Changing Environment is Changing Analytics

October 6, 2011
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Looking back across the last ten years working with analysts in a variety of industries, I realize how much has changed in the environment. As with any evolutionary process, this change in the environment means analysts have had to adapt accordingly. Three changes in my mind have had the biggest impact.

Looking back across the last ten years working with analysts in a variety of industries, I realize how much has changed in the environment. As with any evolutionary process, this change in the environment means analysts have had to adapt accordingly. Three changes in my mind have had the biggest impact.

More data! Despite the increased strategic importance of analysts, there is a lot more data to contend with. Like doctors who loathe the internet due to the increased time they must spend un-diagnosing for their patients what a clever online algorithm proclaimed, analysts must fend off misinterpretations of myriad data points brought to them by those perhaps unaware of the pitfalls of a lack of research rigor. Data is now everywhere, in various formats, of various types. This provides analysts with much more data with which to create their stories, and it doesn’t always line up. This can be paralyzing for the perfectionist trying to back up every implications or forces analysts to put some value on their inclination which is not something condoned by the industry accepted analyst personae. This glut of data also has a lot of analysts tied up in complex integration projects that continuously chase a moving target and don’t represent what analysts love to do, which is draw mighty implications that change the world (or at least the department). However, analysts complained for decades they wanted more data, so perhaps a lesson in being careful what you wish for.  Today’s analysts don’t want data, but more tools to consolidate and integrate to make interpretation simpler and faster, due to the next point.

Less time! Whereas it is debatable whether some data needs to be real-time, it is a cool marketing stamp that data suppliers love, so real-time data is growing in volume. Consequently, real-time implications are becoming expected. Systems to create real-time data are rampant, but systems to process and interpret them have not quite caught up. Not so long ago, analysts could spend months as part of the strategic planning cycle making sure their implications and recommendations were thought through, reviewed, stakeholder approved, and even polished for beautiful presentation by artistic graphic artists. Today, yesterday’s results require interpretation today so implications can be presented tomorrow and action plans can be executed by end of week. Statistical models are flourishing, algorithms are flooding, and sexy BI tools are growing in the market, but they are still trying to catch up with all the data.  And like all wonder drugs, they seem to come with that warning to check with your analyst first before believing all the automated conclusions.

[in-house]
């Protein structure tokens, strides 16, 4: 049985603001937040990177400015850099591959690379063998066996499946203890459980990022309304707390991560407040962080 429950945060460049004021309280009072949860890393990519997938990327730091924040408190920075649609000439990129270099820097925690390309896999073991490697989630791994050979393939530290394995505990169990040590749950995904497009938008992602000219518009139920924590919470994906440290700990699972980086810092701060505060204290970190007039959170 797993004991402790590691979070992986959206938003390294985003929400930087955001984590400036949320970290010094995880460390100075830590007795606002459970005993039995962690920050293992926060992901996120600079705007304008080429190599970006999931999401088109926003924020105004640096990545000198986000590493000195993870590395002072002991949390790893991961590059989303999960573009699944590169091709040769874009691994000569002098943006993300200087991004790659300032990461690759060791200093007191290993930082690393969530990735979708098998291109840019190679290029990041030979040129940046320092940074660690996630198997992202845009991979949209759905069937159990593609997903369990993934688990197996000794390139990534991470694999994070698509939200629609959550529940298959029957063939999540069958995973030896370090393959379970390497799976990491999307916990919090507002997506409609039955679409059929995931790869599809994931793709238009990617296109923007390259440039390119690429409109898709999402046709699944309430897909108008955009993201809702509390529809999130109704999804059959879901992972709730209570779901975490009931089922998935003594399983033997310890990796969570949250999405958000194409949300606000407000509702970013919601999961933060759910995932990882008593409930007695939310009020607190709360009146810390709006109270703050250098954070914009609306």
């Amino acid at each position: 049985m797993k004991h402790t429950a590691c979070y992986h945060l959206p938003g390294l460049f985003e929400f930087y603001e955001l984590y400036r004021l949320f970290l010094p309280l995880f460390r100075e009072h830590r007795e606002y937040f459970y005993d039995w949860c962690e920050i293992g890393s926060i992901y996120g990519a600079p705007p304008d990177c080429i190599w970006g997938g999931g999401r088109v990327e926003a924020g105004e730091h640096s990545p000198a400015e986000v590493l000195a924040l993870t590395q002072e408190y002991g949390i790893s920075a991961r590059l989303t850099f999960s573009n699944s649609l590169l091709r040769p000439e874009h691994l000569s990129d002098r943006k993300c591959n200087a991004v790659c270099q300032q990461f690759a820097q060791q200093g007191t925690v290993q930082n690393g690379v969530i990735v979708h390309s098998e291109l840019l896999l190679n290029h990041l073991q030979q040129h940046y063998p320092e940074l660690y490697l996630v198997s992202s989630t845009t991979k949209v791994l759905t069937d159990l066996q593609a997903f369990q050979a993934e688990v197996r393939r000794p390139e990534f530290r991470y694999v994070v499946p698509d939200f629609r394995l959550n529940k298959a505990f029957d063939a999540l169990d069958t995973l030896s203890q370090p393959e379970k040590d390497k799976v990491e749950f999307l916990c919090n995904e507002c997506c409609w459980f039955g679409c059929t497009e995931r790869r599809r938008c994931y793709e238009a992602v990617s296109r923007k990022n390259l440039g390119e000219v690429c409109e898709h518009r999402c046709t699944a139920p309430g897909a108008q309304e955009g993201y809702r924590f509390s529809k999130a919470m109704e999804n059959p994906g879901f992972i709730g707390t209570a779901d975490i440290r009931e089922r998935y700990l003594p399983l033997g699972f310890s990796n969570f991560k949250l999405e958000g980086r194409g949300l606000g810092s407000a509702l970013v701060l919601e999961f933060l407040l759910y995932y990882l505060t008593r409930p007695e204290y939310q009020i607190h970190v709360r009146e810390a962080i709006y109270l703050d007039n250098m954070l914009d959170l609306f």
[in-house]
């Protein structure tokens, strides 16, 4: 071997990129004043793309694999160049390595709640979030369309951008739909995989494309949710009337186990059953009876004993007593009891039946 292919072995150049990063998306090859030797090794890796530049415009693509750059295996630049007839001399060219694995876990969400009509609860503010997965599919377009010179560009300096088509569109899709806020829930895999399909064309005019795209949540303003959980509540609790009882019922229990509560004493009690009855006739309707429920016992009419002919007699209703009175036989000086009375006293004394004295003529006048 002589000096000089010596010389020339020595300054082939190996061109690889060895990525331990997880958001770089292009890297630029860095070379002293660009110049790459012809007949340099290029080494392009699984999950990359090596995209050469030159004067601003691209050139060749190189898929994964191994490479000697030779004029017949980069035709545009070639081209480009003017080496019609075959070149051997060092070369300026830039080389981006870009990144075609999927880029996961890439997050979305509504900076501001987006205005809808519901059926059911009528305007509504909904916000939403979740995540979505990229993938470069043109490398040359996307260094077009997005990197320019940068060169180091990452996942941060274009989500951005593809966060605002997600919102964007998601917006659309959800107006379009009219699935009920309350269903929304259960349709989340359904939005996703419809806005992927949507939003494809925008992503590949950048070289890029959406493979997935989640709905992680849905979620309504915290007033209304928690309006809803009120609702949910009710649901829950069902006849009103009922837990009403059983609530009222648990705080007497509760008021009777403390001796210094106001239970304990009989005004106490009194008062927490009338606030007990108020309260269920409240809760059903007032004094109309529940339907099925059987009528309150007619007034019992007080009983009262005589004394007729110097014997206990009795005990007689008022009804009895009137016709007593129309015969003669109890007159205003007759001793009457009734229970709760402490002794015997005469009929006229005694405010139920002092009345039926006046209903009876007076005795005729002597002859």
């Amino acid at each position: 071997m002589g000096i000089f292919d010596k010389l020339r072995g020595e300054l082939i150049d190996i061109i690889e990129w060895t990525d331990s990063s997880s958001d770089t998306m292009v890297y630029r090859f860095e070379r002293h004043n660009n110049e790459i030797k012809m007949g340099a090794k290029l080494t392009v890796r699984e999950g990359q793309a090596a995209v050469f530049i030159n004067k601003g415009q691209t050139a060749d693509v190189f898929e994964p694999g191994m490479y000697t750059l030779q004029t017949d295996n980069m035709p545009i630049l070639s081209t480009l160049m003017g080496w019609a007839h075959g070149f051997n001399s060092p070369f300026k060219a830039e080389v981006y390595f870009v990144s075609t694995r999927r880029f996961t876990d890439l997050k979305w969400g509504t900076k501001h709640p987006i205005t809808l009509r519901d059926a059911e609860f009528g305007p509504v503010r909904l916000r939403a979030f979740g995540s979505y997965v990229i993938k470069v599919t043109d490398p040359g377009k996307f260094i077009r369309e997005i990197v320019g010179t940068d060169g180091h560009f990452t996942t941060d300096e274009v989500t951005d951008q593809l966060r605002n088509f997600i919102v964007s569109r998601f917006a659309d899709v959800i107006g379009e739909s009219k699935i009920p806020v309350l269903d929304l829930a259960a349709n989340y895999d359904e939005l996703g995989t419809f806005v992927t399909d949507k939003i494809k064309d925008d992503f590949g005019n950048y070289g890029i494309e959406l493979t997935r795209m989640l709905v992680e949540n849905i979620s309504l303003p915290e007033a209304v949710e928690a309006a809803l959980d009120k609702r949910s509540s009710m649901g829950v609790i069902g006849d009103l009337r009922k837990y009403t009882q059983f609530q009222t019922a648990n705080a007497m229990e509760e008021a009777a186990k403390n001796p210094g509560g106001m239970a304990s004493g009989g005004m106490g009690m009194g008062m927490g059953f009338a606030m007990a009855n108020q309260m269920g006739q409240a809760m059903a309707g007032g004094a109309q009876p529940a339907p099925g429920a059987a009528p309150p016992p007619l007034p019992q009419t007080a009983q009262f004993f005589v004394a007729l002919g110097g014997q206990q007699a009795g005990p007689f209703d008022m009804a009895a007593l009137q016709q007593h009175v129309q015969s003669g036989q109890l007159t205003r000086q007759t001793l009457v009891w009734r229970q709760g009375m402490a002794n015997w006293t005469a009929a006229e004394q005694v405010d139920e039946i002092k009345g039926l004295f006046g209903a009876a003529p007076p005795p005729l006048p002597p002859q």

More importance! You will hear everywhere that corporations are putting more of a focus on fact-based decision making. This nomenclature must be anathema to the ageing baby boomer, making it seem like decisions back in the day were based on gut and emotions. However, there is an increased expectation that decisions be defended with rigorous metrics and that all goals and objectives have clear measures attached to them that must be monitored often. This dramatically increases the power of the owner and manipulator of the data (the analyst), who is the expert at assembling the data into an implication that ideally drives action.

Overall the opportunities for analysts to influence important decisions are growing. And what every analyst wants is to influence decisions based on sound interpretation of solid data.  Analysts can now find themselves in the middle of the big show, often holding the balance of power by being the owner and interpreter of the facts.  But like dynamic orators skilled in the art of rhetoric back in the first senates, all analysts know that the selection and presentation of the data can easily lead to many different conclusions based on what is chosen to show or not show. With great power comes great responsibility. The opportunities are better than ever, but a need to stay objective, as unbiased as we can, and to consider all strong challenges is paramount.  We must be ready for the hard debates and not become that expert witness ready to defend any point for a fee.

This blog was produced as part of the very first Analytics Blogarama – a one day event where bloggers share their individual views on a common theme.  

Today’s theme is The Emerging Role of the Analyst. To read other viewpoints, please visit the blogarama navigation page.